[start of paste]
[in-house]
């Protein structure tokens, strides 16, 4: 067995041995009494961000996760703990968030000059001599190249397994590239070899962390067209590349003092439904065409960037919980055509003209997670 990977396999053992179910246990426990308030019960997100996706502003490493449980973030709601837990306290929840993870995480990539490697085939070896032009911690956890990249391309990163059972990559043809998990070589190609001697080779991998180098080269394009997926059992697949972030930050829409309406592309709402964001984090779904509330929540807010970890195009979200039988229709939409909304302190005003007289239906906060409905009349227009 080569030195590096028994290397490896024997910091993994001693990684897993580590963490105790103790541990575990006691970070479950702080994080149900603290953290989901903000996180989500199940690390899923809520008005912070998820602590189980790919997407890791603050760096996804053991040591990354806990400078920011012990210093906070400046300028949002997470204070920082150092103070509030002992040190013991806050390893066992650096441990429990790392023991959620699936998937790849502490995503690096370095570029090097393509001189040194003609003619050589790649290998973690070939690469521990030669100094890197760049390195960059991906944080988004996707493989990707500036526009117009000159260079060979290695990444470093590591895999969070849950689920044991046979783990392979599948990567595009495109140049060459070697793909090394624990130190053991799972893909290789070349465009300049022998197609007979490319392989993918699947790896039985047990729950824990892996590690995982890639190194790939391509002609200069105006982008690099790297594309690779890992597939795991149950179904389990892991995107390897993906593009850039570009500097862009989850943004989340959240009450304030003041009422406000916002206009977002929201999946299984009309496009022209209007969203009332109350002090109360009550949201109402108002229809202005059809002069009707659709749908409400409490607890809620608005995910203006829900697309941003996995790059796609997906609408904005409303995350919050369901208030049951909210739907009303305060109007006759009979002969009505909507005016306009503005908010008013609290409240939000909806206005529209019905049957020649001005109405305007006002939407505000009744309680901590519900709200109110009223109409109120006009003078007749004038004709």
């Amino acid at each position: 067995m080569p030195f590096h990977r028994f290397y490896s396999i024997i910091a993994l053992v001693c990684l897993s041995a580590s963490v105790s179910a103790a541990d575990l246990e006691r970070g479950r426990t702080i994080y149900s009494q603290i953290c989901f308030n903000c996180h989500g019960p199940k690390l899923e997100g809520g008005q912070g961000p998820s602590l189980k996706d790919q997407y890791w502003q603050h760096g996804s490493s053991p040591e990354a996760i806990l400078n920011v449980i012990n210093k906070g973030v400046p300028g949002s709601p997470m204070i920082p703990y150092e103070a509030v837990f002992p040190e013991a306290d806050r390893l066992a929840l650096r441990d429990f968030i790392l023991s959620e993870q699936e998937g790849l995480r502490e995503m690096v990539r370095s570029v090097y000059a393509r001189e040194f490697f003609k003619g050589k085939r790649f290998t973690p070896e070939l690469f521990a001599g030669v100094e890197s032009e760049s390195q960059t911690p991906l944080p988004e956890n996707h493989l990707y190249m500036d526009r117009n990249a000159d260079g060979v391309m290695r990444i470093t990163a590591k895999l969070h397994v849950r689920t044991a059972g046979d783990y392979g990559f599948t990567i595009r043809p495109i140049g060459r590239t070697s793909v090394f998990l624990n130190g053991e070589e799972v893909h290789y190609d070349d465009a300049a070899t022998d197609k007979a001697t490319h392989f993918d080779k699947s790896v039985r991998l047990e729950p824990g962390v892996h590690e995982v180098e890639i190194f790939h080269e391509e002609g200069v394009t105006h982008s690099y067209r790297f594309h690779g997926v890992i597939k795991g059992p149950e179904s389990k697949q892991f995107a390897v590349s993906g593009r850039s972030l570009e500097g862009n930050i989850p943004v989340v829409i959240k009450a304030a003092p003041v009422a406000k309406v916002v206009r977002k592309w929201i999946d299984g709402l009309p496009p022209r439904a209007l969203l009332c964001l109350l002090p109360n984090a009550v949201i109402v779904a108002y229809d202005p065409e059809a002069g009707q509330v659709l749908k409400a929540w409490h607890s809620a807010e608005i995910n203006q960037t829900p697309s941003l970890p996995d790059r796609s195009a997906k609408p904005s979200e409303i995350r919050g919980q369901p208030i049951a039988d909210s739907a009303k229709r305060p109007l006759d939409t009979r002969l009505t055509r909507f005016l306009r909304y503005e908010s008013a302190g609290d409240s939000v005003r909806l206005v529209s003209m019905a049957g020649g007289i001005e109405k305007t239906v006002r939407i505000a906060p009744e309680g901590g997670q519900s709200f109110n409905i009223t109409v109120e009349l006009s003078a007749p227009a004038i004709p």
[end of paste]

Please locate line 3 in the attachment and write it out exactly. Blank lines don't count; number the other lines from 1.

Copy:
């Amino acid at each position: 067995m080569p030195f590096h990977r028994f290397y490896s396999i024997i910091a993994l053992v001693c990684l897993s041995a580590s963490v105790s179910a103790a541990d575990l246990e006691r970070g479950r426990t702080i994080y149900s009494q603290i953290c989901f308030n903000c996180h989500g019960p199940k690390l899923e997100g809520g008005q912070g961000p998820s602590l189980k996706d790919q997407y890791w502003q603050h760096g996804s490493s053991p040591e990354a996760i806990l400078n920011v449980i012990n210093k906070g973030v400046p300028g949002s709601p997470m204070i920082p703990y150092e103070a509030v837990f002992p040190e013991a306290d806050r390893l066992a929840l650096r441990d429990f968030i790392l023991s959620e993870q699936e998937g790849l995480r502490e995503m690096v990539r370095s570029v090097y000059a393509r001189e040194f490697f003609k003619g050589k085939r790649f290998t973690p070896e070939l690469f521990a001599g030669v100094e890197s032009e760049s390195q960059t911690p991906l944080p988004e956890n996707h493989l990707y190249m500036d526009r117009n990249a000159d260079g060979v391309m290695r990444i470093t990163a590591k895999l969070h397994v849950r689920t044991a059972g046979d783990y392979g990559f599948t990567i595009r043809p495109i140049g060459r590239t070697s793909v090394f998990l624990n130190g053991e070589e799972v893909h290789y190609d070349d465009a300049a070899t022998d197609k007979a001697t490319h392989f993918d080779k699947s790896v039985r991998l047990e729950p824990g962390v892996h590690e995982v180098e890639i190194f790939h080269e391509e002609g200069v394009t105006h982008s690099y067209r790297f594309h690779g997926v890992i597939k795991g059992p149950e179904s389990k697949q892991f995107a390897v590349s993906g593009r850039s972030l570009e500097g862009n930050i989850p943004v989340v829409i959240k009450a304030a003092p003041v009422a406000k309406v916002v206009r977002k592309w929201i999946d299984g709402l009309p496009p022209r439904a209007l969203l009332c964001l109350l002090p109360n984090a009550v949201i109402v779904a108002y229809d202005p065409e059809a002069g009707q509330v659709l749908k409400a929540w409490h607890s809620a807010e608005i995910n203006q960037t829900p697309s941003l970890p996995d790059r796609s195009a997906k609408p904005s979200e409303i995350r919050g919980q369901p208030i049951a039988d909210s739907a009303k229709r305060p109007l006759d939409t009979r002969l009505t055509r909507f005016l306009r909304y503005e908010s008013a302190g609290d409240s939000v005003r909806l206005v529209s003209m019905a049957g020649g007289i001005e109405k305007t239906v006002r939407i505000a906060p009744e309680g901590g997670q519900s709200f109110n409905i009223t109409v109120e009349l006009s003078a007749p227009a004038i004709p």